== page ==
There is a commonly held belief that the "sexual peaks" of men and women reside at opposite ends of a vast spectrum.
Perhaps the biggest joke of human physiology is that men, or boys rather, peak shortly after they begin shaving, while women reach the height of fertility in their mid-30s.
What could an 18-year-old boy and a 35-year-old woman possibly have in common? Aside from virility, fertility and the resulting heightened sexual prowess, the two couldn't be more poorly suited to each other.
Lisa Wade, a professor of sociology at Occidental College in California, questions what sexual peak actually means, however. In a recent column aptly named,"5 reasons your "sexual peak" might be fake," Wade suggests there are many reasons why an 18-year-old boy might be genetically predisposed to being a perfect lover -- but, in fact, is quite the opposite.
His interaction with the female body and his propensity to please are incredibly limited. While he might have more testosterone surging through his veins than he ever will again, he likely doesn't know, or perhaps even care, what a clitoris is.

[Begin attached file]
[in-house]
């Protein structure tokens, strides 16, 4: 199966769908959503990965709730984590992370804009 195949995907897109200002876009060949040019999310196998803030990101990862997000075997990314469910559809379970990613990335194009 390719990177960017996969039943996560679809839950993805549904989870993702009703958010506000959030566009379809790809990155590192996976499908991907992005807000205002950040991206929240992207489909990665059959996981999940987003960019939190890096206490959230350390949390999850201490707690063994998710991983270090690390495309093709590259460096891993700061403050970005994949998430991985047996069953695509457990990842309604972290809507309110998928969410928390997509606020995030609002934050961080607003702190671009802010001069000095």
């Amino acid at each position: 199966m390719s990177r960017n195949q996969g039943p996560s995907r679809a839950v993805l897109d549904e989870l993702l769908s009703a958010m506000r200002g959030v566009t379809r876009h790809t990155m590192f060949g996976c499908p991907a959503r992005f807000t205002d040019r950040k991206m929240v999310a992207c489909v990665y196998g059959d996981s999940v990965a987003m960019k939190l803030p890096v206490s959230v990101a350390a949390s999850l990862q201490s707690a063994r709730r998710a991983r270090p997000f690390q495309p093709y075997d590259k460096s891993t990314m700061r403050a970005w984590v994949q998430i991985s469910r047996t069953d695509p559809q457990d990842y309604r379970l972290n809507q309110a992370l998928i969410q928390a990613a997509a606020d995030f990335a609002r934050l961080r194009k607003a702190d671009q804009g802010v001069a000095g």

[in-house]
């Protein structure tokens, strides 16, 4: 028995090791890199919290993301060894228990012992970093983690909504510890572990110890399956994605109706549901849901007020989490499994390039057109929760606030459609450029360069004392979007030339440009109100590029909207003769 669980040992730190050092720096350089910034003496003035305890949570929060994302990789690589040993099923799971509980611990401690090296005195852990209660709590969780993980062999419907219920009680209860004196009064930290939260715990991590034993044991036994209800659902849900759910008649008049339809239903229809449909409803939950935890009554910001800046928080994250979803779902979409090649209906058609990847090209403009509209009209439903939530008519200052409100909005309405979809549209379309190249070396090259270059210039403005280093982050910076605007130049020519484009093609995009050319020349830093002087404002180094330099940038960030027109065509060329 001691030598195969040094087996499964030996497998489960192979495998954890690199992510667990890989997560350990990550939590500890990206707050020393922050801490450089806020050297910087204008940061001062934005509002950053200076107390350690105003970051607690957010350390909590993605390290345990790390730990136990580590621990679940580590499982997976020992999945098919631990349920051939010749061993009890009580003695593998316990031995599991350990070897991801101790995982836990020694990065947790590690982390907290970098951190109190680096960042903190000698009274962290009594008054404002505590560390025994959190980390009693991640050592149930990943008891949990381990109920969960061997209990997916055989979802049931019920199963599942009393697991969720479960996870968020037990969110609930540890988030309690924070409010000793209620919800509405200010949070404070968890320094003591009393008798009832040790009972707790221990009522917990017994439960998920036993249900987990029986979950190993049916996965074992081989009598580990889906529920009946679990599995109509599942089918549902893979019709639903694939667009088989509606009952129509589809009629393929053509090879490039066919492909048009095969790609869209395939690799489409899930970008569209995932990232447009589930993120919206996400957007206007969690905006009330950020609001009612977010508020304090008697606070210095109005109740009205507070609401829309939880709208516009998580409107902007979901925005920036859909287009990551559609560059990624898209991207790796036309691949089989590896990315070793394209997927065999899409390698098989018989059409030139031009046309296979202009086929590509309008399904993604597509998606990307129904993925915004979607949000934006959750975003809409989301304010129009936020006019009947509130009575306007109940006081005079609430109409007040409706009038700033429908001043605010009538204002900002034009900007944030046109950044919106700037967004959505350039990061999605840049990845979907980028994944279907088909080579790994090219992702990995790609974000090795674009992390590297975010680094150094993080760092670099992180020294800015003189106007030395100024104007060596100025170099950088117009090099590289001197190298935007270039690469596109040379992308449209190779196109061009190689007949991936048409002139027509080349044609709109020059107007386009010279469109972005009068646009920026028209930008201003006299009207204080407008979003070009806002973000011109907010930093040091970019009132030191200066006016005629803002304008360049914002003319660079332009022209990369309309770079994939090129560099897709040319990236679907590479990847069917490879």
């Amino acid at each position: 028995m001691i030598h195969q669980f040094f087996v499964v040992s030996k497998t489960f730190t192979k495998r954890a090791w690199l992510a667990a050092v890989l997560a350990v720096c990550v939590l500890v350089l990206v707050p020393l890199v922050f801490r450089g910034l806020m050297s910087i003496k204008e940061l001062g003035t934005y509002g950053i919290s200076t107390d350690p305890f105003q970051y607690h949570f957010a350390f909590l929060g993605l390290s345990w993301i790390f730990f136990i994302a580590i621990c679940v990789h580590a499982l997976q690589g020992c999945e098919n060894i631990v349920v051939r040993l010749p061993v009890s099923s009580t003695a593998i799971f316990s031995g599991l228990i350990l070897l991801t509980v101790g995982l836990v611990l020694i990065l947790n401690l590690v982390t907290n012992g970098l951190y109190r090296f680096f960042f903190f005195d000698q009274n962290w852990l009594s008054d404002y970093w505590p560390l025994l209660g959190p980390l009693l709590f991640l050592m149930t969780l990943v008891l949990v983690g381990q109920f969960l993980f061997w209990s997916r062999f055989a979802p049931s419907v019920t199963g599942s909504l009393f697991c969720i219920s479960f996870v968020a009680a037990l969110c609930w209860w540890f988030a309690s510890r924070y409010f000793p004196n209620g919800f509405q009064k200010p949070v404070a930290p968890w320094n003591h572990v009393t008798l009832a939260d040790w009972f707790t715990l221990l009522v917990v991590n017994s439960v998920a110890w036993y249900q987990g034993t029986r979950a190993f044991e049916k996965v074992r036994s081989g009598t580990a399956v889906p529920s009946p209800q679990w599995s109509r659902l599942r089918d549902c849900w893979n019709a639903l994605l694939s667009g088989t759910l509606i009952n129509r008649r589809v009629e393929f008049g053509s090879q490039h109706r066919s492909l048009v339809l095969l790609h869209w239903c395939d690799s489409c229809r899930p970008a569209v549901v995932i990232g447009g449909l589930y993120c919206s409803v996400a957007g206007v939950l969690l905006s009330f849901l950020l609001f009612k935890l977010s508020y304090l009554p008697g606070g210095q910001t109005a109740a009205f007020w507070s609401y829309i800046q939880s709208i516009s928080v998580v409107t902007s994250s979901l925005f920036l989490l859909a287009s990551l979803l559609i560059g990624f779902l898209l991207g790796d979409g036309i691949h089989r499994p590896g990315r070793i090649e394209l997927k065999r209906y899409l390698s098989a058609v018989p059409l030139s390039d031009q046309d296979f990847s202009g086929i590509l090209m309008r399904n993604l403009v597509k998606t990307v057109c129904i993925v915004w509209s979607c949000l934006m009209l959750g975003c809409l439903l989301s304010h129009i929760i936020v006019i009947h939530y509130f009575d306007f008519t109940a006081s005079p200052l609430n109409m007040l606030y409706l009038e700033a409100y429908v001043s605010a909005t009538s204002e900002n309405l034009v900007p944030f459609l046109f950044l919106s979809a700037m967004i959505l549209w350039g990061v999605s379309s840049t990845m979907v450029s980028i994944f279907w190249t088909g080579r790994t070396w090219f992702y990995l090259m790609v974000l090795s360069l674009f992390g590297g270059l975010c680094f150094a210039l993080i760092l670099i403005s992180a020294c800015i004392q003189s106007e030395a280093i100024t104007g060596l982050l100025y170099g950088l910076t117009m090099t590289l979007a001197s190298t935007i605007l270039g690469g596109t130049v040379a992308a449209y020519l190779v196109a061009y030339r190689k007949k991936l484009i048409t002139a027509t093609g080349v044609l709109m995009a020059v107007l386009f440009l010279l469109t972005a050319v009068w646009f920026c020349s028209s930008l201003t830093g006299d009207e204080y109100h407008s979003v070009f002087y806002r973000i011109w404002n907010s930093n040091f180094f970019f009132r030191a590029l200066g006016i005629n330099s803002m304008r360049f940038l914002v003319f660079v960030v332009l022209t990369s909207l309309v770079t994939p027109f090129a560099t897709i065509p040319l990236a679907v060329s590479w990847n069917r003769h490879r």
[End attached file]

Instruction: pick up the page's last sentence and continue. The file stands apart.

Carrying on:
Published in 1953, Alfred Kinsey's work, Sexual Behaviour in the Human Female, has largely paved the way for the contemporary notion of sexual peaks. If one considers hormone levels alone, then this theory is perhaps correct, but it raises the question as to why there aren't more relationships like Mrs. Robinson and Benjamin Braddock in The Graduate.
There are, of course, many other factors, such as how sexuality is perceived between the sexes. Curiosity and promiscuity in boys is expected, if not supported, while sexual self-exploration in girls is severely frowned upon. (If she is mindful of her sensibilities then she is a prude, but if she is secure with her sexuality she is thought a slut.)
How can she win? No wonder a woman's peak doesn't traditionally occur until she is old enough to disregard external perception and be comfortable with herself!
The question then becomes: "How do you rate your "sexual peak?" Is it the number of orgasms you can have in a day, or is it your comfort level with your body and your partner's. In both cases, there is no substitute for time and experience.
Given the choice between quality vs. quantity, I'm guessing most people would choose the former.
Twitter: @John_D_DrakeFollow @CanoeLifestyle